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"Diogenes, Having Failed in his Search for an Honest Man, Finds Some Stoic Dogs"

Jerome Gerôme 

Having completed the series of paintings known collectively as "The Burger Wars," Gerôme searched for another subject worthy of his prodigious talents. He finally settled on Animal/Human Communication, beginning with "Balaam's Sassy Ass" and ending with the well-known mural with all the monkeys and typewriters, "Shakespeare Explained."

The Diogenes painting, which falls in the middle of this series, depicts the Greek philosopher in his later years. Having abandoned his search for an honest Athenian citizen, he turned his attention to the next best thing, managing to scare up four trustworthy dogs. He then set about teaching them to communicate with him, using a war-surplus Aldis lamp and a signal code of his own devising. Teaching dogs to communicate, he thought, would be a wonderful refutation of his critics, who had named him and his followers "Cynics" after their doglike habits (Diogenes himself lived in a studio doghouse adjacent to the Athens theatre district).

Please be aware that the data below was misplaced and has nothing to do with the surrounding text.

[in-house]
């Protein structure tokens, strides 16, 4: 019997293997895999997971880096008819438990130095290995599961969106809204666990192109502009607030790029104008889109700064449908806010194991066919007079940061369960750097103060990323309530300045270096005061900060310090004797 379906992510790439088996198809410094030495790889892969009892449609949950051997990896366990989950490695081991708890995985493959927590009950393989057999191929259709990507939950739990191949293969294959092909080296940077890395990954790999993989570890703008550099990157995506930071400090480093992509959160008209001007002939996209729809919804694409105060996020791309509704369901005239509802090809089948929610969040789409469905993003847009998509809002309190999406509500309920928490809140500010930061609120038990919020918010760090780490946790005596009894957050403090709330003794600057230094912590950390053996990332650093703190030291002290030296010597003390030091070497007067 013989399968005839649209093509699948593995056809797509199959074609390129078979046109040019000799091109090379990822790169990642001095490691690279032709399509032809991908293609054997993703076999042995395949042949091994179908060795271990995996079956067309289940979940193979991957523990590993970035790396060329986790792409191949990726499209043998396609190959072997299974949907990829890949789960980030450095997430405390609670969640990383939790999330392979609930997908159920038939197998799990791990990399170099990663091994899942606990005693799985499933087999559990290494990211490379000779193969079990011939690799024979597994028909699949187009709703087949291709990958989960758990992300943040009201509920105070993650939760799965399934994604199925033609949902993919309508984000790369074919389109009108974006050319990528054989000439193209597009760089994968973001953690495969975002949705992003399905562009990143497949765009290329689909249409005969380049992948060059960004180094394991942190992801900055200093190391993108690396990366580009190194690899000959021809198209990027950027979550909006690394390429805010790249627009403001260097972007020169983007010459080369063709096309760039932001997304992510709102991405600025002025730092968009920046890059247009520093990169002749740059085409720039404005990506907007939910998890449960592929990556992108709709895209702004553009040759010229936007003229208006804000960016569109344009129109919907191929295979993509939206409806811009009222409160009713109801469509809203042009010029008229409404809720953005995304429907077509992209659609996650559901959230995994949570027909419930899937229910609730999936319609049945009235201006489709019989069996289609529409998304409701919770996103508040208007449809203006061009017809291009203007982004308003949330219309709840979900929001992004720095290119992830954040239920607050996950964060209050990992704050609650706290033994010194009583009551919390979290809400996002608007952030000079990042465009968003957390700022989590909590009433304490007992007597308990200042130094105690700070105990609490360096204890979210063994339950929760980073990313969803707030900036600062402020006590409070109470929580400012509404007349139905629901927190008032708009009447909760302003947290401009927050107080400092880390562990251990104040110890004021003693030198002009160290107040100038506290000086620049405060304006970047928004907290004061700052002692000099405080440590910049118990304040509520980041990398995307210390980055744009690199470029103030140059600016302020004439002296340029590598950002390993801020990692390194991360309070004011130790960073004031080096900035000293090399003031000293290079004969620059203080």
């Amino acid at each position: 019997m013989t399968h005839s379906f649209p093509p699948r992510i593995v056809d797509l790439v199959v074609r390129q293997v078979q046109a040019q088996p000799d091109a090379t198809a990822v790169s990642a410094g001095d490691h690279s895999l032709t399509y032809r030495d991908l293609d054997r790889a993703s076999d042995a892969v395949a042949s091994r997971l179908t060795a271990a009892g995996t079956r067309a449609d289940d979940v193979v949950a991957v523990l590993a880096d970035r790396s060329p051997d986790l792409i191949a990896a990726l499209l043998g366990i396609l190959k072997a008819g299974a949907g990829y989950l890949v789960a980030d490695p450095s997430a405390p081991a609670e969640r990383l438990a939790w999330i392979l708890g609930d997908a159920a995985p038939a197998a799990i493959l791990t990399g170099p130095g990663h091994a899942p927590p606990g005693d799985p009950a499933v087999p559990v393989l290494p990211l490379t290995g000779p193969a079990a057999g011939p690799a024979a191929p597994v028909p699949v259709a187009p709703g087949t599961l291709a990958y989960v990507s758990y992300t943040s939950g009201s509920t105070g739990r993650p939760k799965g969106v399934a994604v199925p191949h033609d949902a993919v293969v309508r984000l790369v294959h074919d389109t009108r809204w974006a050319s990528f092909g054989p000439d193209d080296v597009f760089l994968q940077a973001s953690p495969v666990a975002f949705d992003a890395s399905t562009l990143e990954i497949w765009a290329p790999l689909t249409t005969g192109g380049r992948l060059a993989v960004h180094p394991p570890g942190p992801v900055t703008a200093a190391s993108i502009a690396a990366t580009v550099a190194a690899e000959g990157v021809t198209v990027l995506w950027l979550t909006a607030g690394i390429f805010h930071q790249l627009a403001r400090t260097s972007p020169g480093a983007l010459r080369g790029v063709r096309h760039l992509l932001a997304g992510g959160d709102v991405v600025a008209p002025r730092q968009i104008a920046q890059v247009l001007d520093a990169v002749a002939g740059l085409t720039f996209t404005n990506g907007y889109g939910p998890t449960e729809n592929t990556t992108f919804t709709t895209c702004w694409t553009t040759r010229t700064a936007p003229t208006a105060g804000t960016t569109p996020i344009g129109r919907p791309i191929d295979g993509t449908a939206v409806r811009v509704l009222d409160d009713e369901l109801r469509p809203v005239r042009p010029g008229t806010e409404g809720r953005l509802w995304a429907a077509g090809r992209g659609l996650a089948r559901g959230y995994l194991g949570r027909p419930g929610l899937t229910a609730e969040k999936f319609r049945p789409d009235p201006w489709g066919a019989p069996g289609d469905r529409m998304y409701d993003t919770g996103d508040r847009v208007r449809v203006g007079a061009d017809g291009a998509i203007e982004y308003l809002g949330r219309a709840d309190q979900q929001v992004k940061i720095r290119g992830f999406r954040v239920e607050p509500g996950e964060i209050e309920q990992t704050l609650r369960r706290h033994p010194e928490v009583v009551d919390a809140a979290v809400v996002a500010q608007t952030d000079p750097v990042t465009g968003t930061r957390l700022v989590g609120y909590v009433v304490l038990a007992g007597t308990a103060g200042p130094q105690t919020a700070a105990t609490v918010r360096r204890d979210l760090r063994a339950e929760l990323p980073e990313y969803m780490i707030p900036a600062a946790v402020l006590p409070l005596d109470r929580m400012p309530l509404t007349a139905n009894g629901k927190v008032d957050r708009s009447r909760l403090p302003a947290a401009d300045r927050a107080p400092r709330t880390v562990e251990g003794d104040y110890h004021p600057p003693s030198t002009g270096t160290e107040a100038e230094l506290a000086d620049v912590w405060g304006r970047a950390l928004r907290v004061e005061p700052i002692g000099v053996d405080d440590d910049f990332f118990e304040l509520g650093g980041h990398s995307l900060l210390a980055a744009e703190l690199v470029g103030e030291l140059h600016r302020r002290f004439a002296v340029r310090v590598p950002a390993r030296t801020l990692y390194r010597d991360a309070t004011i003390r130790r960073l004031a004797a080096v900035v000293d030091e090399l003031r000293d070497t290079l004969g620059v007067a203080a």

Although he labored for years he was ultimately unsuccessful. His pupils managed to learn Αρφ (arf), Γρρρρρ (grrrrr), Ψάπ (yap) and  Ωηινε (whine), but he was unable to interest them in intransitive verb forms, the optative mood or the aorist indicative, which made formal rhetorical debate all but impossible. Frustrated, he died of complications from mange in 320 BCE.



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